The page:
Lending a hand to transform the energy mix of an island nation

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The BMR Jamaica Wind project, Jamaica’s largest private-sector renewable energy project. Photo: IFC

Last month, a new wind farm began spinning its blades in Jamaica. At 36 megawatts (MW) it became Jamaica’s largest private-sector renewable energy project, set to diversify the country’s energy matrix, reducing its high electricity prices and generating significant environmental and social benefits.

The island nation has, for the longest time, relied heavily on imported fossil fuels which have accounted for more than 90 percent of Jamaica’s energy demands. This dependence has led to high electricity prices creating a burden on the country’s economy. The high cost of importing energy, compounded by significant transmission and distribution losses from an antiquated grid, have resulted in high electricity prices for Jamaican consumers. This has been an impediment to the country’s economic development, undermining its growth and living standards. Apart from economic and social impacts, the heavy reliance on fossil fuels has certainly had its effects on the environment in Jamaica as in many of its Caribbean neighbors.

The national government has set an ambitious target to lower energy costs and generate 30 percent of its energy from renewables by 2030. To meet this target, diversify the energy mix and address mounting environmental issues, the Jamaican independent regulator auctioned off 78 MW for renewable energy developers in 2013. Blue Mountain Renewables Energy LLC (BMR Energy LLC) and an investor, American Capital, won the bid, ultimately investing US$26.9 million in equity to build the 36.3 megawatt Jamaica Wind Project.

The project was financed with a US$62.7 million financing package comprised of a US$42.7 million loan from the US Overseas Private Investment Corporation (OPIC), a US$10 million loan from IFC, and a US$10 million “concessional” loan - a loan priced slightly below market terms - from the IFC-Canada Climate Change Program. An important aspect of the project’s financing approach was the ‘blended finance’ that enabled investing concessional funds from Canada (through the IFC- Canada Climate Change Program) together with IFC’s own commercially-priced investment, to create a viable financing package.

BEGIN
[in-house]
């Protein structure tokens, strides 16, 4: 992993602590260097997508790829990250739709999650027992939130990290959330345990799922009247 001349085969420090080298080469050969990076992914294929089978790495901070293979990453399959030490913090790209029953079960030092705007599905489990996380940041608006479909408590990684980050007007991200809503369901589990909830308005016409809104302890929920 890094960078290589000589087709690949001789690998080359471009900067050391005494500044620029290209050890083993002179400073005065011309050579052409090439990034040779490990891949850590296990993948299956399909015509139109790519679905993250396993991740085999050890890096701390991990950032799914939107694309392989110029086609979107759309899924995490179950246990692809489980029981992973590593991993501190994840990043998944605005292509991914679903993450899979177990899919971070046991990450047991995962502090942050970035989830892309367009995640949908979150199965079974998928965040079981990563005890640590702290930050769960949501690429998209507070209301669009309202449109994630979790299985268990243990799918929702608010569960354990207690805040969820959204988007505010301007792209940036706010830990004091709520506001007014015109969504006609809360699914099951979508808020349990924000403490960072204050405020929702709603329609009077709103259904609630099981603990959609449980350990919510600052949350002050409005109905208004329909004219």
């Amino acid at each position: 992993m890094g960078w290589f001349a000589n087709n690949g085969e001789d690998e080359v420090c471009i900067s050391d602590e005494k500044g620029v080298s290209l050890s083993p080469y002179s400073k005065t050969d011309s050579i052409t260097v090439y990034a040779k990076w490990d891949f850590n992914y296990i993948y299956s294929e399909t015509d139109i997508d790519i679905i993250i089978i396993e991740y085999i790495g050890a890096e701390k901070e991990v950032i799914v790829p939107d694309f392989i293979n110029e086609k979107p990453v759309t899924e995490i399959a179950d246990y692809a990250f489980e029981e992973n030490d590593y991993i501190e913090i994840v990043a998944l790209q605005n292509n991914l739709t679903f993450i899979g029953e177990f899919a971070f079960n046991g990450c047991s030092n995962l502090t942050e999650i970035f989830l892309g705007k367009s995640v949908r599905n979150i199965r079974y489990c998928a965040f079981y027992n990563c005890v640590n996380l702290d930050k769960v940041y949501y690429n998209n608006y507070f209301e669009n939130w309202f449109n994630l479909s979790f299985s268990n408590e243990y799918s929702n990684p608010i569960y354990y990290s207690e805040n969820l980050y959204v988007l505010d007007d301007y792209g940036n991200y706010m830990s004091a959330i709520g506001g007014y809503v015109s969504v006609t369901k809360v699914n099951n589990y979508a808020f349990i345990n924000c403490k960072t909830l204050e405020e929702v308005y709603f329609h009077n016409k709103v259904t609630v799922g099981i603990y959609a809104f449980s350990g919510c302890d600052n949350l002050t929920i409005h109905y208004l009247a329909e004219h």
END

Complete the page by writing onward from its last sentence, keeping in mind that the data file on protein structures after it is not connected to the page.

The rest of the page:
Private sector financing for a first-of-a-kind project still entails significant barriers and uncertain returns, ranging from lack of market knowledge and capacity of project developers to macro-economic challenges, uncertain return levels and business environment risk, making investors hesitant to enter new and unexplored markets for low-carbon investments. In cases like this, ‘blended finance’ allows mixing public concessional funds to leverage private sector commercial funds for projects that have a high development impact and a strong potential to create a demonstration effect, but have not yet established a commercial track record.

A pioneering project in Jamaica, BMR Wind is expected to help reduce entry costs for future developers and demonstrate the bankability of private sector developed utility scale wind farms in the region. The success of this project and similar ones has encouraged the government to issue a second Request for Proposal for Renewable Energy projects, which received responses from numerous developers.

BMR Wind is set to serve an estimated 15,000 customers annually.  Its 11 wind turbines are expected to generate 120,000 megawatts per year, roughly equivalent to 3 percent of Jamaica’s current energy demand. Power from the project will be sold to the Jamaica Public Service (JPS) Company, under a 20-year power purchase agreement. This electricity is expected to be among the lowest cost sources of power available on the JPS system.

In addition to helping to modernize and diversify Jamaica’s power sector, the BMR Jamaica Wind project is expected to produce significant environmental and social benefits.   The wind farm is expected to reduce greenhouse gases by about 66,000 tons CO2 equivalent per year, roughly equivalent to taking 13,000 cars off the road.
Reducing dependence on fossil fuels not only diversifies the country’s energy mix but also contributes to climate change solutions. The project has also become an important contributor to the Government of Jamaica’s ambitious renewable energy program, itself a leader in the Caribbean.
More information on IFC’s blended climate finance program here.


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